Today, May 13th, the Treasury released FAQ #46, which provides that any borrower where they, together with affiliates, received Paycheck Protection Program (PPP) loans of less than $2 million are deemed to have met the economic uncertainty test. This decision comes on the heels of extensive discussion regarding how businesses that received PPP loans could verify that, due to economic uncertainty, they needed the funds to support their ongoing operations.
On April 24, the President signed the Paycheck Protection Program and Health Care Enhancement Act, providing $310 billion in additional funding for the Paycheck Protection Program (PPP), $10 billion for the Economic Injury Disaster Loan program (EIDL), as well as funding for other critical healthcare needs.
The Paycheck Protection Program (PPP) was created as part of the Coronavirus Aid, Relief, and Economic Security Act (CARES Act) to provide cash to businesses impacted by the COVID-19 pandemic. These funds can be used to pay employees, along with other expenses such as health insurance premiums, rent or mortgage payments, and utilities. Loans under the PPP will be 100% guaranteed by U.S. Small Business Administration (SBA), and the full amount of the loans and any accrued interest may qualify for loan forgiveness.
The IRS recently announced special Federal income tax return filing and payment relief in response to the COVID-19 pandemic. According to the IRS, these are some of the most common questions taxpayers are asking in regards to these recent changes.*
Last week, President Trump signed the Families First Coronavirus Response Act, to provide relief for families amidst the global COVID-19 outbreak. The Act will be effective on April 2nd and as an employer, there are things you should consider for business planning and compliance in this evolving situation.
It’s the end of January which means it is almost tax season. At this point, tax documents have probably started showing up in your mailbox. While it may seem like there is plenty of time, the sooner and more organized you can make your documents, the smoother the process will be.
This year on January 1, a new law put the Workforce Education Surcharge into effect. This means that a new three-tiered surcharge applies to the amount of tax payable under the Service and Other Activities B&O tax classification by businesses “primarily engaged” in one or more specific activities.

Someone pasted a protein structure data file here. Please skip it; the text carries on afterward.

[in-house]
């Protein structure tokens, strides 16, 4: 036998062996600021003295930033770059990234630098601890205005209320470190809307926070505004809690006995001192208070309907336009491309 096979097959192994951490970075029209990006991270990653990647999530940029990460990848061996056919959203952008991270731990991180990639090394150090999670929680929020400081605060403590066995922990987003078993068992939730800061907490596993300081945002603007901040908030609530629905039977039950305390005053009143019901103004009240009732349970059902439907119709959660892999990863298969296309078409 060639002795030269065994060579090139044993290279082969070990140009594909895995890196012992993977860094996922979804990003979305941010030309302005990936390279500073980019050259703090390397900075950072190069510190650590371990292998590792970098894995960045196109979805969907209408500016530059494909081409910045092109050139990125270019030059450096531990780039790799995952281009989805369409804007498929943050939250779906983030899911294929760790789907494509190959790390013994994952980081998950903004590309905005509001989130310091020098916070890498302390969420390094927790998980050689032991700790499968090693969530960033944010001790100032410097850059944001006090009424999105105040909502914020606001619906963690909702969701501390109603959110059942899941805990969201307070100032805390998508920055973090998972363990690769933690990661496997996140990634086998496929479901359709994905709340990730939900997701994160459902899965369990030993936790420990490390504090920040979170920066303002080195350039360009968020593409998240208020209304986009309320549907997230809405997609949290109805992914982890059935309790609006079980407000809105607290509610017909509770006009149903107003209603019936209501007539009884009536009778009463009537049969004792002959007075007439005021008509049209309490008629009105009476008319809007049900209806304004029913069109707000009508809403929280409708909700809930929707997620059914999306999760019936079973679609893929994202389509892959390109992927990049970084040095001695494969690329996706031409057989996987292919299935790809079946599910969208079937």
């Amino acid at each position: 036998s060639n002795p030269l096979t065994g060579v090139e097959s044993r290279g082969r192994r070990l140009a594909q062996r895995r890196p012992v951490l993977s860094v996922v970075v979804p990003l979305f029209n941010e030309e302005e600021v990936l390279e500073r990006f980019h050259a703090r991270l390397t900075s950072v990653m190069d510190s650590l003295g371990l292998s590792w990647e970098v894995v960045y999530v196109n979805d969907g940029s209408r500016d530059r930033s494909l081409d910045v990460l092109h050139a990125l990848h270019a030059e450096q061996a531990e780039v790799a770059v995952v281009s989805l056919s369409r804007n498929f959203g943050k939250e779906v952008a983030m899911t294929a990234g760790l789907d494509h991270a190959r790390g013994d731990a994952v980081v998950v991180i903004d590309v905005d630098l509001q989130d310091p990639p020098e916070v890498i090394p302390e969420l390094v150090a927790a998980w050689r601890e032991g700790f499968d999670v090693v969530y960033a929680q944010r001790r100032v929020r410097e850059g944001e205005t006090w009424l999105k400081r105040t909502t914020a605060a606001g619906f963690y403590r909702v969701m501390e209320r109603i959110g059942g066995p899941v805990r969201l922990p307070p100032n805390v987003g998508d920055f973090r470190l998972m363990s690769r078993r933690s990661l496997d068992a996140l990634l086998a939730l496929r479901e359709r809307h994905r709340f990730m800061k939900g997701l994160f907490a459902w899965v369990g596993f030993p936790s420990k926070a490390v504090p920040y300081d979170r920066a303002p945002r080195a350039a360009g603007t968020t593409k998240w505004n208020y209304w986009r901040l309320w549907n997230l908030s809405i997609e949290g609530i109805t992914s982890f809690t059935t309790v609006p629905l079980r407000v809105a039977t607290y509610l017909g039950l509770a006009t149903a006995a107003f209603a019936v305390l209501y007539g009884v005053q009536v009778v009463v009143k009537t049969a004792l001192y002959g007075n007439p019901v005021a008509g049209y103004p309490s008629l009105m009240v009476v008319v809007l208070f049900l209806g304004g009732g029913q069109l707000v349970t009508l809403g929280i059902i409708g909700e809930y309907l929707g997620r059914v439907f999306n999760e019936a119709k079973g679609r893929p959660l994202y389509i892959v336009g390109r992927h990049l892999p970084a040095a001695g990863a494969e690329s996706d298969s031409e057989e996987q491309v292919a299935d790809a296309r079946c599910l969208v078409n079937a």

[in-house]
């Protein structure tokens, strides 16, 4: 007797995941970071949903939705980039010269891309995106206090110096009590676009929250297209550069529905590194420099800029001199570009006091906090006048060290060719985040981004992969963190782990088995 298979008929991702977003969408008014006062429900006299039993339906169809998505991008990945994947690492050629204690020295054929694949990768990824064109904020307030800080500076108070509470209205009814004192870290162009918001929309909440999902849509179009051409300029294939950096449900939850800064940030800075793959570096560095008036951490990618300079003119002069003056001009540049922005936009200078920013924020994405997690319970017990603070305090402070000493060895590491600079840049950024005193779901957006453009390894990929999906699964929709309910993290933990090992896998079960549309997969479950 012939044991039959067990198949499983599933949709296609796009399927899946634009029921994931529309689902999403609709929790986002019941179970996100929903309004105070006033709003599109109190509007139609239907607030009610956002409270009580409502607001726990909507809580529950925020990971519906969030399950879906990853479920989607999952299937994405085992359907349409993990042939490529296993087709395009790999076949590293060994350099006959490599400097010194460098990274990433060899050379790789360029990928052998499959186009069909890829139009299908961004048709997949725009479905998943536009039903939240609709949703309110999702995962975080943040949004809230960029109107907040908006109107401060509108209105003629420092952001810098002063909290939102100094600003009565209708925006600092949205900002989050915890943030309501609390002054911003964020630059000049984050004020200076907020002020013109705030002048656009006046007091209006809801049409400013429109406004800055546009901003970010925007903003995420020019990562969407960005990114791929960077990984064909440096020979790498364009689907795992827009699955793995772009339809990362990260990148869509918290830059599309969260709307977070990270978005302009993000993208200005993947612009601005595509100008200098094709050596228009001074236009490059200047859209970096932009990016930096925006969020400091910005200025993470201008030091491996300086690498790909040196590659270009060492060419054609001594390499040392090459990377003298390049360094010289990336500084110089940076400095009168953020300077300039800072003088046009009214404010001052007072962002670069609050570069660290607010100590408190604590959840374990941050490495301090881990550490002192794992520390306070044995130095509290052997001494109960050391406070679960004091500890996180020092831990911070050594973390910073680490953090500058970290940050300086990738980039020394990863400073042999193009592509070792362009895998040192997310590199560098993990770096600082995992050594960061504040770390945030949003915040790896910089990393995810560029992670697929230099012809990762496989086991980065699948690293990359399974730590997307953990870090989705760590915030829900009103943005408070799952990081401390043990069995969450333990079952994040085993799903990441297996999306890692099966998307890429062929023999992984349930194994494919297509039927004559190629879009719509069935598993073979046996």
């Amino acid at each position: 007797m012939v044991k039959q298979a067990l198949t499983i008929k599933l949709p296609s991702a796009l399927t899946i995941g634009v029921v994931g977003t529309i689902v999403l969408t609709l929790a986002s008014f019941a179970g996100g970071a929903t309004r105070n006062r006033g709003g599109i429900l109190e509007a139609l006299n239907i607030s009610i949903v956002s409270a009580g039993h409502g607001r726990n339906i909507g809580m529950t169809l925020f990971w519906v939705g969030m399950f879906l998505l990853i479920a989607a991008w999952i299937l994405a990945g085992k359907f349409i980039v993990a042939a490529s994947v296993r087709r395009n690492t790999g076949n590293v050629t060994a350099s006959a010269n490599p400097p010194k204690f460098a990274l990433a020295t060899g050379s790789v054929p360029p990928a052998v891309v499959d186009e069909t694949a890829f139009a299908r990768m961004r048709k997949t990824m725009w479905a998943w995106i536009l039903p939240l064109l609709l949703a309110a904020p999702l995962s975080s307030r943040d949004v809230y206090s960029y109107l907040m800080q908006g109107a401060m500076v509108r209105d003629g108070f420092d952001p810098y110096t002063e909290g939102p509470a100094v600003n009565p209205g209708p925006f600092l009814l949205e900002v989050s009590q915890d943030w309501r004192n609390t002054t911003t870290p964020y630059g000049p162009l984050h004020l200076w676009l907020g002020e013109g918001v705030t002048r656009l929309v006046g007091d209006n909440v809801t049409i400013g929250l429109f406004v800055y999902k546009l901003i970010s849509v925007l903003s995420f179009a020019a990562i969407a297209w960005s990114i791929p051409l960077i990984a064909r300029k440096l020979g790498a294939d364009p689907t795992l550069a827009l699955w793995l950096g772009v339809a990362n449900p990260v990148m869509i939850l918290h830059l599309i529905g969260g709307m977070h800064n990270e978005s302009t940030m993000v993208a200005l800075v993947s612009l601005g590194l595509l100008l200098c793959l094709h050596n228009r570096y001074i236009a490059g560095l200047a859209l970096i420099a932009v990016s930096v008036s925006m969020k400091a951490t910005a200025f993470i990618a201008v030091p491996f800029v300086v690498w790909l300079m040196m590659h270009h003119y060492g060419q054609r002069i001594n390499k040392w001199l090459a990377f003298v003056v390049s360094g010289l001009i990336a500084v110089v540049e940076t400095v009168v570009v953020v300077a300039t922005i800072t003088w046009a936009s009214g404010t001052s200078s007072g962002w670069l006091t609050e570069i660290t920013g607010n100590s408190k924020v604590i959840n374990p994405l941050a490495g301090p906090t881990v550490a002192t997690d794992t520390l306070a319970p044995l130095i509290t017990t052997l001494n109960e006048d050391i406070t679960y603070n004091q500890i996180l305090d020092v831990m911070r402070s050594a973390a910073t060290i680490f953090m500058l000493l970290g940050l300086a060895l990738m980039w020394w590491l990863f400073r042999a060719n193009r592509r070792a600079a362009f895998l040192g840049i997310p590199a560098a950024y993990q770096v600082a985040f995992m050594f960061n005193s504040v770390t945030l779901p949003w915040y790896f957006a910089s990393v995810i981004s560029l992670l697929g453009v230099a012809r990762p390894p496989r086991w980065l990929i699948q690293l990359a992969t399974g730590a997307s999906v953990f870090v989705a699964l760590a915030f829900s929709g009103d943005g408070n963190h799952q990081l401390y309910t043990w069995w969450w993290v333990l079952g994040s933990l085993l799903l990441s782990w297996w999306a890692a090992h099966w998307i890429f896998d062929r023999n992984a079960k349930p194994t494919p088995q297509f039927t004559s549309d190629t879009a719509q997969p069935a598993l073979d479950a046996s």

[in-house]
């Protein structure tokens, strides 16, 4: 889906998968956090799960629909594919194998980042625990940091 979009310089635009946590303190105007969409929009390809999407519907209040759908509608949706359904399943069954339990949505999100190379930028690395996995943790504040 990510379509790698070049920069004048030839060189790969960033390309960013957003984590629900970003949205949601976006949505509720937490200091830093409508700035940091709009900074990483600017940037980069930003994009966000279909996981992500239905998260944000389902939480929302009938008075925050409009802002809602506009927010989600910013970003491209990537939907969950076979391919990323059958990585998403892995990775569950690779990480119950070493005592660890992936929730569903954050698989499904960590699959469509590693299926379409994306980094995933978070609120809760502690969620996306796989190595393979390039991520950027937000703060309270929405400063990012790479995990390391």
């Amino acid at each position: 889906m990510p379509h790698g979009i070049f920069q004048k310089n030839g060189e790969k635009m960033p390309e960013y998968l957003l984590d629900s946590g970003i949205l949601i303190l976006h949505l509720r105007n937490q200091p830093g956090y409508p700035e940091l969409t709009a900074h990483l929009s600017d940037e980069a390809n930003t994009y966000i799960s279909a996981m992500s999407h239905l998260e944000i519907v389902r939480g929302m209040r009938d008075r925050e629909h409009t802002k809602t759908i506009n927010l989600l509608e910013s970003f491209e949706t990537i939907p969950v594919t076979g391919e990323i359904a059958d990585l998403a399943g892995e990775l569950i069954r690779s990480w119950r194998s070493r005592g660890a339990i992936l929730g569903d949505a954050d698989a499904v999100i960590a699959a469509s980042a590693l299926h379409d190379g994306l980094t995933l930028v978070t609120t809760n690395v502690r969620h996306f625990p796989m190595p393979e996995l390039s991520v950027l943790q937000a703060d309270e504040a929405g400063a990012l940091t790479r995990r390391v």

On May 23, 2019 the House voted 417-3 to pass legislation intended to help individuals save for retirement, encourage them to participate in retirement plans, and make it easier for small businesses to offer tax-qualified plans to their employees. The Setting Every Community Up for Retirement Enhancement Act (SECURE Act) passed the Senate December 19th and was signed by President Trump on Dec. 20. It is the largest piece of legislation affecting retirement plan rules since the Pension Protection Act of 2006. Many of the act’s provisions become effective on Jan. 1, 2020 and all retirement plans must adopt the law by 2022. As with any new law, not all of the details are clear yet, but below is a high-level summary of what you should know:
The Tax Cuts and Jobs Act of 2017 brought about many tax changes, one of which is what and how much of your meals and entertainment expenses are deductible. At a high level, beginning in 2018, entertainment expenses are no longer deductible and the majority of meal expenses are now deductible at 50%.
We first wrote about these changes in this blog post a year ago- and the following checklist provides further clarification on the new rules.
|Category||Previous Deduction||Deduction as of 2018|
|Entertainment: tickets for sporting events, theater, etc.; club expenses; golf course fees; hunting or fishing trips; etc.||50%||0%|
|Meals with clients where business is discussed||50%||50%|
|Meals with clients where business is not discussed (this is classified as entertainment)||50%||0%|
|Meals with employees where business is discussed||50%||50%|
|Meals with employees where business is not discussed (this is classified as entertainment)||50%||0%|
|Food and snacks provided for employees (not considered part of compensation)||100%||50%|
|Company picnics and parties||100%||100%|
|Meals for employees while they are on business travel||50%||50%|
|Meals and entertainment included in an employee's compensation package||100%||100%|
Do you have questions on how to classify your meals and entertainment expenses? Contact Sweeney Conrad’s Senior Tax Associate Darren Reed at firstname.lastname@example.org.